It’s been said that the time it takes the creator of an idea to learn to verbalize the idea in an acceptable way is the time it takes for the idea to take hold.
It took 45 years between the invention of the telephone and its regular use. Imagine choosing Morse Code instead of the telephone.
Bill Gates did not understand the power of the web, and it took 10 years before Microsoft got involved.
What is the thread here? People don’t like change, regardless of whether or not it will be in their best interests. And the time it takes for folks to know how to change in a way that contains the disruption is the length of the change cycle.
That said, I’m exhausted trying to help the sales field change.
As the creator of a new idea, I’ve spent 23 years of my life, attempting to get it accepted. My goal has always been to offer the world a way to serve by helping each other discover their own answers. I’ve started with the field of sales (‘why sales’ is a different conversation): through Buying Facilitation® I’m able to give sellers a new tool kit (based on change management) to help buyers manage their buying path easily and with a minimum of disruption.
We have consistently gotten approximately 800% increase over using conventional sales alone. And yet I still have to fight the entire field, daily: they just adore doing it their way. They even get paid well for merely closing 7%!
NOTES FROM THE FIELD
Today I got a lovely note from a man who had recently read Dirty Little Secrets. He explained how he tried to get folks to read the book, gave his senior folks some of my blog posts, and still couldn’t get them to even consider having the team read the book, let alone learn the material.
This is beyond frustrating. I have been spouting this brilliance for decades. And I’ve developed myriad ways for folks to learn or use the material. I’m getting to the point where it seems pointless.
The Book: Dirty Little Secrets, more than any of my other books, finally and conclusively, explains the differences between how buyers buy and how the sales model sells, and explains all that must happen in a buying decision that sales is not addressing.
The Model: Buying Facilitation® doesn’t compete with sales. It’s an add on that truly, truly, helps buyers manage their buying decisions. It teaches them how to make their own best decisions, bring together all of the right people at the right time, how to choose their best solutions (with their own criteria), and get everyone on board quickly and effortlessly. Everyone knows the sales model merely manages the solution placement end, and doesn’t address the off-line decision path. Why are folks not eager to learn?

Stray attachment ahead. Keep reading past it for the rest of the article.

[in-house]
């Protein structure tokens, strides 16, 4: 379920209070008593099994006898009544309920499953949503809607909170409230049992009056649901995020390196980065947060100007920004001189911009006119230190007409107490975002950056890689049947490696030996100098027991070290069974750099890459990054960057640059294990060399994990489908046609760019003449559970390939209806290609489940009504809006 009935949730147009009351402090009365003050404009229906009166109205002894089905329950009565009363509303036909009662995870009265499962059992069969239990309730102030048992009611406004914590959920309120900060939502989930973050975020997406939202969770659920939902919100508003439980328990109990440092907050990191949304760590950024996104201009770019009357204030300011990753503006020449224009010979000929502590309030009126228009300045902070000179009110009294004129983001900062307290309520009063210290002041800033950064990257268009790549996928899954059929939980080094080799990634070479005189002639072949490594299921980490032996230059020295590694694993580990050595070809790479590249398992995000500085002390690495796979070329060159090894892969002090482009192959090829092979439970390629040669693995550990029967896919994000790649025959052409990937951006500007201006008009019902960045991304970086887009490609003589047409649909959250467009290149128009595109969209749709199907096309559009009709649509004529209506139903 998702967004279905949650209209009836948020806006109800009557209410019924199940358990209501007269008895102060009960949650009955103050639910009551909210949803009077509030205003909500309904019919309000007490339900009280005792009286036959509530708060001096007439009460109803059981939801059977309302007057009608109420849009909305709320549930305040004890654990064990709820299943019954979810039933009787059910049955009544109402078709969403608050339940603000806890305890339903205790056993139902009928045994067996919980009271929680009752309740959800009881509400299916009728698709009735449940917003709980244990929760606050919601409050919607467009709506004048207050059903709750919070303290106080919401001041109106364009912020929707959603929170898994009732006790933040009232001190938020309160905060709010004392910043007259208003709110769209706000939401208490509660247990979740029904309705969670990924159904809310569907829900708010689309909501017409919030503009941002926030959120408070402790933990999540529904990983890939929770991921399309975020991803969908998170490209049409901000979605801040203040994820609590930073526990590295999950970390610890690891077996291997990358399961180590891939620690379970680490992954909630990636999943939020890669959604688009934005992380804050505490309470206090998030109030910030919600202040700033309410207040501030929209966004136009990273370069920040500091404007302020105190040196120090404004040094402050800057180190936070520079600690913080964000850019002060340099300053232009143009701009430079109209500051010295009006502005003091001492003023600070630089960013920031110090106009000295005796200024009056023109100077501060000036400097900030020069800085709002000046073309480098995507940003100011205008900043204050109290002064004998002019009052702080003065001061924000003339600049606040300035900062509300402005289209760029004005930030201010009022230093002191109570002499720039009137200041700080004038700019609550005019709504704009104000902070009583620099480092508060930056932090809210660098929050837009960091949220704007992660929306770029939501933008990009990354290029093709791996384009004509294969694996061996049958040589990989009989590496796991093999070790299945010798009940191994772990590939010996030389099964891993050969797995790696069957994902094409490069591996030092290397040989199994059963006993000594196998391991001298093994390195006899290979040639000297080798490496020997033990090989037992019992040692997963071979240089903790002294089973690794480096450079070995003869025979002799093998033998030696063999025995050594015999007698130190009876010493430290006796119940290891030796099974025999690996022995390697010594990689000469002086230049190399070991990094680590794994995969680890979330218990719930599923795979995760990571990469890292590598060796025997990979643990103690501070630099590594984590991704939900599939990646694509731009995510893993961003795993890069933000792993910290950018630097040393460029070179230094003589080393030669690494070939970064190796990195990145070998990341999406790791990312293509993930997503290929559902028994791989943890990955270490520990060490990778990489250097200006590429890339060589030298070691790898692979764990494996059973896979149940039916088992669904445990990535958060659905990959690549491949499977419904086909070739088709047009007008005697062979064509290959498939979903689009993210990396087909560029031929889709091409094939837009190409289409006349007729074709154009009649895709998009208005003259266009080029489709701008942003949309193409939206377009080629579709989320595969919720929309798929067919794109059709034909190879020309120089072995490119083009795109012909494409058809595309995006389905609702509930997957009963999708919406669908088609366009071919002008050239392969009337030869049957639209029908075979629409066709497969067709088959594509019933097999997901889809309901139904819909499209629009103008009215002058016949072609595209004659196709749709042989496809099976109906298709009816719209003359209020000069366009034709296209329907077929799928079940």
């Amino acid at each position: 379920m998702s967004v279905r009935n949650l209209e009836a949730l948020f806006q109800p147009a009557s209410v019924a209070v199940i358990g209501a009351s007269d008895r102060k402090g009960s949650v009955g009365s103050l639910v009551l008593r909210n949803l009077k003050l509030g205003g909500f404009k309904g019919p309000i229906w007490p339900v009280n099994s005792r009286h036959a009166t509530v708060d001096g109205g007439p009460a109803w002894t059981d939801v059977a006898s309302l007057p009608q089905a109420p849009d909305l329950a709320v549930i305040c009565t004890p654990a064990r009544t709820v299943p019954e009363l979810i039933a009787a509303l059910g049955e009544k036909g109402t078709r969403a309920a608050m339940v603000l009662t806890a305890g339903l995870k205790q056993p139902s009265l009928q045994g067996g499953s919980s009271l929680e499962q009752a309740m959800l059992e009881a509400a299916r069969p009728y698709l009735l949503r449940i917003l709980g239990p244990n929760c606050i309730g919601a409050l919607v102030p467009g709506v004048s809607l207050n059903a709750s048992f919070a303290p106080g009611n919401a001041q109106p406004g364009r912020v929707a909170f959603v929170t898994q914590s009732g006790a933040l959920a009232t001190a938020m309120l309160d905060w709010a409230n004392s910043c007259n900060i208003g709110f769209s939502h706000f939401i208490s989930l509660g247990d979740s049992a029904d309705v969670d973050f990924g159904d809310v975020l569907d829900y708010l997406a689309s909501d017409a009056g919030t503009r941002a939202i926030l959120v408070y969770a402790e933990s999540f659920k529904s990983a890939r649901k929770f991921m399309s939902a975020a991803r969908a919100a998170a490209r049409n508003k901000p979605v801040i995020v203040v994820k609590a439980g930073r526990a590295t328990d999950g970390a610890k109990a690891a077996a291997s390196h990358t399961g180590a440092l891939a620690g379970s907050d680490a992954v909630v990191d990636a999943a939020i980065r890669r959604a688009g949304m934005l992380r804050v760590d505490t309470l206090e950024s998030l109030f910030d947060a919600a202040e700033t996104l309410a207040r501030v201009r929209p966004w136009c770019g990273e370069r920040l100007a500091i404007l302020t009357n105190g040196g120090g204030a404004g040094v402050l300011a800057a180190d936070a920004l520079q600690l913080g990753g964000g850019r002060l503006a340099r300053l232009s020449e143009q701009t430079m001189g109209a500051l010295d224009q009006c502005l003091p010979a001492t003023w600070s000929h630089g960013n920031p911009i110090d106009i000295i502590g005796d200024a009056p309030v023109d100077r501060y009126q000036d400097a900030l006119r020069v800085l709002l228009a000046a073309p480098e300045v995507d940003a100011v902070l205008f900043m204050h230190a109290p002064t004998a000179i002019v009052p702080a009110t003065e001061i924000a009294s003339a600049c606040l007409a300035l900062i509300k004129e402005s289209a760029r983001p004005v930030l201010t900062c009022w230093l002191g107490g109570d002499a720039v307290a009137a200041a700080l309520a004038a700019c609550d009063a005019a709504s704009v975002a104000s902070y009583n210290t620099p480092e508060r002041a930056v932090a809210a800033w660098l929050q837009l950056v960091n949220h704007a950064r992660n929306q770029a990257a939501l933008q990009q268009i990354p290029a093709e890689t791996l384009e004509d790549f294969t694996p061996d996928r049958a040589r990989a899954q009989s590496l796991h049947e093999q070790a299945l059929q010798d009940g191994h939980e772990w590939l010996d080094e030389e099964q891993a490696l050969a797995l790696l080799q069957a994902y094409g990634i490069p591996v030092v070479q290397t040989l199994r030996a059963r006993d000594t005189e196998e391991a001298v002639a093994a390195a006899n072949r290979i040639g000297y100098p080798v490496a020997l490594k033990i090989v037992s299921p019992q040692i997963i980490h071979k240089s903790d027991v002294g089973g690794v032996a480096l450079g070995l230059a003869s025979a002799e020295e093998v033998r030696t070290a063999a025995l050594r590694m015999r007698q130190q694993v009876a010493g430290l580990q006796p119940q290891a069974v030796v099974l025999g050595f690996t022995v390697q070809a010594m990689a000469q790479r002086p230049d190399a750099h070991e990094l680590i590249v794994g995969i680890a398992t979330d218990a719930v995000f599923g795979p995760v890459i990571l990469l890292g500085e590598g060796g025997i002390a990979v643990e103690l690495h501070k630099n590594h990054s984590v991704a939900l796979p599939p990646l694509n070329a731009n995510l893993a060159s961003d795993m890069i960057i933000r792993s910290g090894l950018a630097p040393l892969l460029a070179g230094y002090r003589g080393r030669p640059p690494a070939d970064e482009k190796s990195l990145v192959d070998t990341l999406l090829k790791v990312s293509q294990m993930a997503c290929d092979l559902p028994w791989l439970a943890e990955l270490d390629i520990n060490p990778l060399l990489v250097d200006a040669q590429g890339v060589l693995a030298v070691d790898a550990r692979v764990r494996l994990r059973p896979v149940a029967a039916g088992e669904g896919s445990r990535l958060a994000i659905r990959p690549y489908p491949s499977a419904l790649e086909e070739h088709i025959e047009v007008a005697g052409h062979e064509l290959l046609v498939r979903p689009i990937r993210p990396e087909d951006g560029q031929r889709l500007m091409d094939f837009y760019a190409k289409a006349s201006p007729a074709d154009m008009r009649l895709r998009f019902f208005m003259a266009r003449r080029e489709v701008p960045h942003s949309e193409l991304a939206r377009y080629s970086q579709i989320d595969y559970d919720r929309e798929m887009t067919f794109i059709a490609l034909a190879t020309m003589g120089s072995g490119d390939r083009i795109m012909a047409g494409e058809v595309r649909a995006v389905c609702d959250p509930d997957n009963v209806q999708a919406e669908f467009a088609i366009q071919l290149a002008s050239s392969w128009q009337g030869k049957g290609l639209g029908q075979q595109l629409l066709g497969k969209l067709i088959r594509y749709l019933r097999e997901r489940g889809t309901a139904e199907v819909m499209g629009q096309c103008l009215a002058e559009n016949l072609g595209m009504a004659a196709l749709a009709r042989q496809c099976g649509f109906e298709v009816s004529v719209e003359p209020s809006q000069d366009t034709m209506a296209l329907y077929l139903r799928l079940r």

A patent: I’ve recently developed a lead gen capability to truly follow buyers as they navigate down their decision path. And I’m having to search vigorously for folks to trial it. Really? Their current capability offers nothing but guesswork and less than 1% closing rates.
And I’m fighting with folks daily. Really?? For decades? With glorious testimonials, referrals, references, speaking engagements, webinars, articles, books, patents…. And we are still fighting?
I don’t have enough years left, or patience, or guts. It hurts daily. I just wish it were easier. I wish I didn’t have to struggle. I know I complain about this frequently. It’s so fabulous to know there is a place I can complain and get heard by someone other than my poor friends. Thanks for hearing.
Read the book: Dirty Little Secrets: why buyers can’t buy and sellers can’t sell and what to do about it.
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2 thoughts on “My constant struggle to influence change”
Sharon: If you haven’t read him already, it may cheer you up to read some of the work of (psychology) Professor John Jost at NYU, who came up with the concept of Systems Justifications Theory in 1994. His writings&research deal largely with why people and groups justify and rationalize support for the status quo and resist change, even when to do so is against their best interests. His website is http://www.psych.nyu.edu/jost/